I'm am excited to officially announce Youth Week 2013. Youth Week 2013 will be at Forest Hills Baptist Church July 29-August 2 from 6-9 PM. Youth week is a time for students in Wilson, NC to come together for a week of worship. Churches from all across our city will bring their students together to worship king Jesus. It is an exciting week that you will not want to miss!
The theme for youth week 2013 is "The Search for Truth". As the youth pastors in Wilson, NC have been meeting and praying about our theme for this year. We felt led that we need to ground our students deeply in their faith. We live in a culture that has largely discredited Christianity as reasonable or plausible. In fact, some even falsely characterize Christianity as anti-intellectual. Students today are being bombarded with a variety of ideas that are in direct contradiction with the Christian faith. More than ever, our young people need to know what they believe and know why they believe it.
1 Peter 3:15 helps us understand why knowing what we believe is so important. Peter writes, "always be prepared to make a defense to anyone who asks you for a reason for the hope that is in you". Students need to be trained and equipped to defend the hope that they have in the Gospel of Jesus Christ. That is our heart and that is our goal with youth week 2013: The Search for Truth.
We have some great speakers lined up featuring:
- Daniel Ritchie from First Free Will Baptist Church
- Brad Perry from Peace Church
- Joe Strange from Raleigh Road Baptist Church
- Jeff Smith from Shiloh Pentecostal Church
In addition, we will have Stephen Combs from Wilson Community Church lead us in worship throughout the week.
To give you a sneak peak of what we will be talking about at youth week here are our themes for each night. Each night we are going to try to answer a major question people have of Christianity.
- Night 1 - Monday July 29 - Is there a God?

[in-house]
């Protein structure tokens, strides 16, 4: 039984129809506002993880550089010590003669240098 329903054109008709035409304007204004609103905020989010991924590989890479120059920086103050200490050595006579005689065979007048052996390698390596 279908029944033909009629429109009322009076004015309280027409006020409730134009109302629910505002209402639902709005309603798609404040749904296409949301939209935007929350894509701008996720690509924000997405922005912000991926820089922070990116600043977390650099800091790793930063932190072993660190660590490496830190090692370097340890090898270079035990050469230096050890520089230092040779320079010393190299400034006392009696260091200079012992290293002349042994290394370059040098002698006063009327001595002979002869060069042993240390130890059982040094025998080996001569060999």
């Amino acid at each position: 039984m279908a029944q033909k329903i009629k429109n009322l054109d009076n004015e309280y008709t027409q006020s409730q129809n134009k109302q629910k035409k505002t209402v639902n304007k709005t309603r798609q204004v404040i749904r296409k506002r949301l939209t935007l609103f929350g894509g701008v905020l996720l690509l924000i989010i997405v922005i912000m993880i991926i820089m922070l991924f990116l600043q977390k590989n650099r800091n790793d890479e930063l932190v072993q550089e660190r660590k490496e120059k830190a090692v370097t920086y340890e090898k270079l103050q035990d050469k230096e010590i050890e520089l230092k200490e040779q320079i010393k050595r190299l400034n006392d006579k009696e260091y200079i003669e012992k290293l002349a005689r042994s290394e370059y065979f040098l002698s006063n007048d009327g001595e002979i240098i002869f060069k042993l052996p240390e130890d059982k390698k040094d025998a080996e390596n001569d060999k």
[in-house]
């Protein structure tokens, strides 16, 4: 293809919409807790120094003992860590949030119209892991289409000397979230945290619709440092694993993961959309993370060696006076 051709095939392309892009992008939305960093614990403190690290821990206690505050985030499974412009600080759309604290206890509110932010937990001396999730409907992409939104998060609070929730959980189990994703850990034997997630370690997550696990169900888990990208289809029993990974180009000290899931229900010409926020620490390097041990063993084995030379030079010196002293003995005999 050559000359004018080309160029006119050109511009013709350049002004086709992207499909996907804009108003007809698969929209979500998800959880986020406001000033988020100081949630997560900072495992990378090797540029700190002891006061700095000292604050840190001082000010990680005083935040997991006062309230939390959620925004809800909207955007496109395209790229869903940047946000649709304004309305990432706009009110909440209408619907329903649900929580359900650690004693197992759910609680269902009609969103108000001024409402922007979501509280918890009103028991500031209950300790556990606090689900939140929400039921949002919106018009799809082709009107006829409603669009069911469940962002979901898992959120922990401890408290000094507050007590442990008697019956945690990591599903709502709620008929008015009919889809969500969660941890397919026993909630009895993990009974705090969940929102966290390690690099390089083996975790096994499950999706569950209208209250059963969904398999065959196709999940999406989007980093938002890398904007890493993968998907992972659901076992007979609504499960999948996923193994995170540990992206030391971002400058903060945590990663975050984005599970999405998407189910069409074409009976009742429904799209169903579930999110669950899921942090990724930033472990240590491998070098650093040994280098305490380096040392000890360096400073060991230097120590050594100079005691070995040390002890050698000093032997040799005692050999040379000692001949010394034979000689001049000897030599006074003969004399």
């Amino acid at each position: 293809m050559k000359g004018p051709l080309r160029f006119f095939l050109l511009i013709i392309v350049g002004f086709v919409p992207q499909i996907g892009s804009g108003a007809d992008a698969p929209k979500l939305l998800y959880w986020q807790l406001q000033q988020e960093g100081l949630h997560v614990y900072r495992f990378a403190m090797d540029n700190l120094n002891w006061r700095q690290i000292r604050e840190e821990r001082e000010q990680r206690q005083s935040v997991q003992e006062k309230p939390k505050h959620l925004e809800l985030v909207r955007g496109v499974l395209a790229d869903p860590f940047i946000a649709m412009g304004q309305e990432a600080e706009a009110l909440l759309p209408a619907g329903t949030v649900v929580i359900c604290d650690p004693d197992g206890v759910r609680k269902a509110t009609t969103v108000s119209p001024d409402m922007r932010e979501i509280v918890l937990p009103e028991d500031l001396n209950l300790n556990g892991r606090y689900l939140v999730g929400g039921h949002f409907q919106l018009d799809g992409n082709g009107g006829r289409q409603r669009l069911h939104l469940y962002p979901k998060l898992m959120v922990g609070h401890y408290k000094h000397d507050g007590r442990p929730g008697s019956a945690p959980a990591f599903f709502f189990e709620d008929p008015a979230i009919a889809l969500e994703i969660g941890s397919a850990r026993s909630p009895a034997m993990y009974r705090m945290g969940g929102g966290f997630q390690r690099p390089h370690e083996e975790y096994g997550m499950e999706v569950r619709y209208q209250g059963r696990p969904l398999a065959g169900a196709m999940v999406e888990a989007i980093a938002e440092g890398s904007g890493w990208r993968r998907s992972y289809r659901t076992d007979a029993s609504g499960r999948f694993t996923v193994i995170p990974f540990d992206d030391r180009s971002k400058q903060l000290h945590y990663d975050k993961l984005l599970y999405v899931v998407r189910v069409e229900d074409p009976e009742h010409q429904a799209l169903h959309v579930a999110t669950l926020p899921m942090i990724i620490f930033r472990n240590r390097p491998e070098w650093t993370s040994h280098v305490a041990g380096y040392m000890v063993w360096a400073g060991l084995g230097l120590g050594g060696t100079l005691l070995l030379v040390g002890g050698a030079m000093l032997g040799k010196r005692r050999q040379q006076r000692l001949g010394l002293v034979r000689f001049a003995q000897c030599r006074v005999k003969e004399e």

- Night 2 - Tuesday July 30 - Can the Bible be Trusted?
- Night 3 - Wednesday July 31 - Who is Jesus of Nazareth?
- Night 4 - Thursday August 1 - Is Jesus the only way to God?
- Night 5 - Friday August 2 - What does it mean to be a Christian?
I just finished reading Jonathan Edwards and the Ministry of the Word by Douglas A. Sweeney. If you are looking for an introduction to Edwards' life and thought I highly recommend you pick this book up. It is a easily readable biographical and theological summary of his life. Jonathan Edwards has been an object of intense personal study the past year, and I am planning on taking a course on his theology this summer. He has been hugely influential not only in his day but in ours also. At the very end of the book Sweeney lists seven theses for discussion on what we can learn from Edwards' life and ministry. I list those seven theses here to encourage you to pick up the book and to stir your mind about what we can learn from Jonathan Edwards.
- Edwards shows us the importance of working to help people gain a vivid sense, an urgent impression, of God's activity in our world.
- Edwards shows us that true religion is primarily a matter of holy affections.
- Edwards shows us the advantages of keeping an eschatological perspective on our lives.
- Edwards shows us how God uses those who lose their lives for Christ.
- Edwards shows us that theology can and should be done primarily in the church, by pastors, for the sake of the people of God.
- Edwards shows us that even the strongest Christians need support from others.
- Edwards shows us the necessity of remaining in God's word.
You can pick up this book here.
Other great books on Jonathan Edwards are:
- Jonathan Edwards: A Life by George Marsden
- Jonathan Edwards: A New Biography by Iain Murray
- Jonathan Edwards: A Guided Tour of His Life and Thought by Stephen Nichols